Choosing a Family Doctor

A family doctor is one who takes care of the whole family. Many doctors train in a specialty area of medicine. However, family doctors are trained in all areas of medicine. They care for you as a whole person through all stages of your life, regardless of your age or sex. This includes care for your physical, mental, and emotional health. Family doctors get to know their patients. They build a caring relationship with you and your family. They listen and document your health history. This helps them better understand how to help you make good decisions about your health.

Your family doctor is responsible for diagnosing and treating acute and chronic illnesses. They also provide routine health screenings and counseling on lifestyle changes. This helps prevent health issues before they develop. If you require care from a specialist, your family doctor will refer you to a specialist. He or she will help coordinate all aspects of your care.

Path to improved well being

Everyone should have a family doctor, even if they don’t have a current health problem. Family doctors are trained in preventive medicine. Preventing or avoiding a health problem is better than having to treat or manage one. Your family doctor can help keep you and your family healthy.

Family doctors are trained to treat all areas of care. These include:

  • Infant to elderly care.
  • Chronic conditions, such as diabetes, asthma, and heart disease.
  • Ear, nose and throat care.
  • Mental and behavioral health care.
  • Bone and joint care.
  • Eye care.
  • Well-woman care and family planning.
  • Basic testing, such as X-rays.
  • Minor surgical procedures.
  • Emergency medical care.

There are several ways to find the right family doctor. Talk to your friends and family. They may have a recommendation. Check your insurance to see get a list of doctors in your insurance network.

Once you have recommendations, call their offices to get more information. Important questions to ask include:

  • Are they taking new patients?
  • Do they accept your insurance?
  • What are their office hours?
  • Do they have after-hour walk-in hours?
  • Do they have on-call hours?
  • What is the average wait time to get an appointment with the doctor?
  • What hospital does the doctor use?
  • How many doctors are in the practice?
  • Do they perform labs and imaging tests in the office? If not, do they refer patients to a place that is in your insurance network?

Many doctors are board certified. This means they have specific training in certain areas. Most family doctors become board certified in family medicine.

Once you find a doctor who meets your needs, schedule an appointment. This allows you to meet and talk to the doctor. Before deciding on your doctor of choice, ask yourself these questions.

  • Was the office easy to get to?
  • Were office staff friendly and was the check-in process smooth?
  • Was I comfortable with the doctor?
  • Did the doctor answer all of my questions?
  • Did the doctor show interest in getting to know me?
  • Did the doctor explain things so that I understood?
  • Will the doctor be able to treat my family and me?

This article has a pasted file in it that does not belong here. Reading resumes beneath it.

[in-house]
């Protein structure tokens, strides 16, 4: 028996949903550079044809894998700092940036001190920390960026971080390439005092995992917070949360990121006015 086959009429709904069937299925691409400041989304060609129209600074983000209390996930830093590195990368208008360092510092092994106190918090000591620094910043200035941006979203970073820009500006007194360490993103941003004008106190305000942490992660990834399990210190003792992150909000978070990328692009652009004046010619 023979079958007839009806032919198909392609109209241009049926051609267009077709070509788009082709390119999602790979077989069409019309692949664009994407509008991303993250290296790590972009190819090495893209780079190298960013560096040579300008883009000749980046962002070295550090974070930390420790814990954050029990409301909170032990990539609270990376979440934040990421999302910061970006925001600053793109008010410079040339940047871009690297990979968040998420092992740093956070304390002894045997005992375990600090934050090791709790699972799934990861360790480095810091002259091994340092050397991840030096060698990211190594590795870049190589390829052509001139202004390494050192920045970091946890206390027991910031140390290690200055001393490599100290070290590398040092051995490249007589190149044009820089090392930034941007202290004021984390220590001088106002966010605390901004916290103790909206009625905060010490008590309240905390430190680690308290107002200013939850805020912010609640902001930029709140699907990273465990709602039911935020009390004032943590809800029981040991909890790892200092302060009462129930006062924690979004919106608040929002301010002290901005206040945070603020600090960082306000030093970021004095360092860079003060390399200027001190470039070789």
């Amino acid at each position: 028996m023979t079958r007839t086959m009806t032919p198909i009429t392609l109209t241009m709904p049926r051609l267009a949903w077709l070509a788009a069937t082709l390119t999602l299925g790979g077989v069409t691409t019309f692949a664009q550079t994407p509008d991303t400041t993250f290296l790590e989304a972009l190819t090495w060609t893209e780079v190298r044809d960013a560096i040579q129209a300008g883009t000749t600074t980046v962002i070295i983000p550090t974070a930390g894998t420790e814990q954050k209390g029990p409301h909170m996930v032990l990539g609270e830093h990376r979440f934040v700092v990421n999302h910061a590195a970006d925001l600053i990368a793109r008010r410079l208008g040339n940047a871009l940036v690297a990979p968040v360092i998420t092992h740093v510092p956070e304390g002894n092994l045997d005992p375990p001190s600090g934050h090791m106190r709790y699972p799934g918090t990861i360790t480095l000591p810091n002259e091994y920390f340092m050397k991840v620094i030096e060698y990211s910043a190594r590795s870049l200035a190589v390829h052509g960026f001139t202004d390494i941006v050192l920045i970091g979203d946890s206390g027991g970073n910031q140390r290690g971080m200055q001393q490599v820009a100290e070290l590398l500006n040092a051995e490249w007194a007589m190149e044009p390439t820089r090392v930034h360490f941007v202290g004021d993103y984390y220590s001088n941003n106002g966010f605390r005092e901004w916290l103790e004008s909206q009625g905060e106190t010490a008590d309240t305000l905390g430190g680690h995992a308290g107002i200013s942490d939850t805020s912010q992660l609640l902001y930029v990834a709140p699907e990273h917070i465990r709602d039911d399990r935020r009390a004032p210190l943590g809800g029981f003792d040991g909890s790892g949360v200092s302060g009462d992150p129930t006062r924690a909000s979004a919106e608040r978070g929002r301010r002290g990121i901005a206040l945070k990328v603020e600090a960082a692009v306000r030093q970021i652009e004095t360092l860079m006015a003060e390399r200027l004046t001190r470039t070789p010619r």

• Was the doctor patient with me?

It takes time to build a relationship with your doctor. Family medicine pays special attention to an ongoing, personal patient-physician relationship. At the beginning, your family doctor will create a personal treatment plan. This involves asking questions about your family health, medical history, and lifestyle. These help determine possible health risk factors.

Research shows that people who have a family doctor have better overall health outcomes, lower death rates, and lower total costs of care.

Things to consider

Family doctors know the most current treatments and technologies. They train for 3 years in real practice settings. This includes treating patients in the office, the hospital, and at home. They also continue to educate themselves. This allows them to apply the latest health advancements to the everyday care of their patients.

Family doctors adhere to the highest standards of health care. The American Board of Family Medicine (ABFM) requires that family doctors get re-certified every 7 to 10 years. Family doctors also are required to complete a minimum of 150 hours of continuing medical education every 3 years. In addition, family doctors have the support of a national medical association, the American Academy of Family Physicians (AAFP). The AAFP provides high-quality learning opportunities for family physicians as well as patient education materials and practice management support.

When to see a doctor

You and your family should see your doctor at least once a year. At this time, your doctor will do a physical exam and routine screenings. They also can answer any questions or concerns you have. If a health problem occurs, contact your doctor to make an appointment. Some doctors have “ask a nurse” phone lines. Others may have secure messaging through an online patient portal. These options allow you to ask simple questions without needing an appointment.

Questions to ask your doctor

  • Can you treat my chronic health problems, or do I need to see a specialist?
  • Can my baby see a family doctor instead of a pediatrician?
  • Can a family doctor deliver a baby?

Resources

National Institutes of Health, National Institute on Aging: How to Choose a Doctor You Can Talk To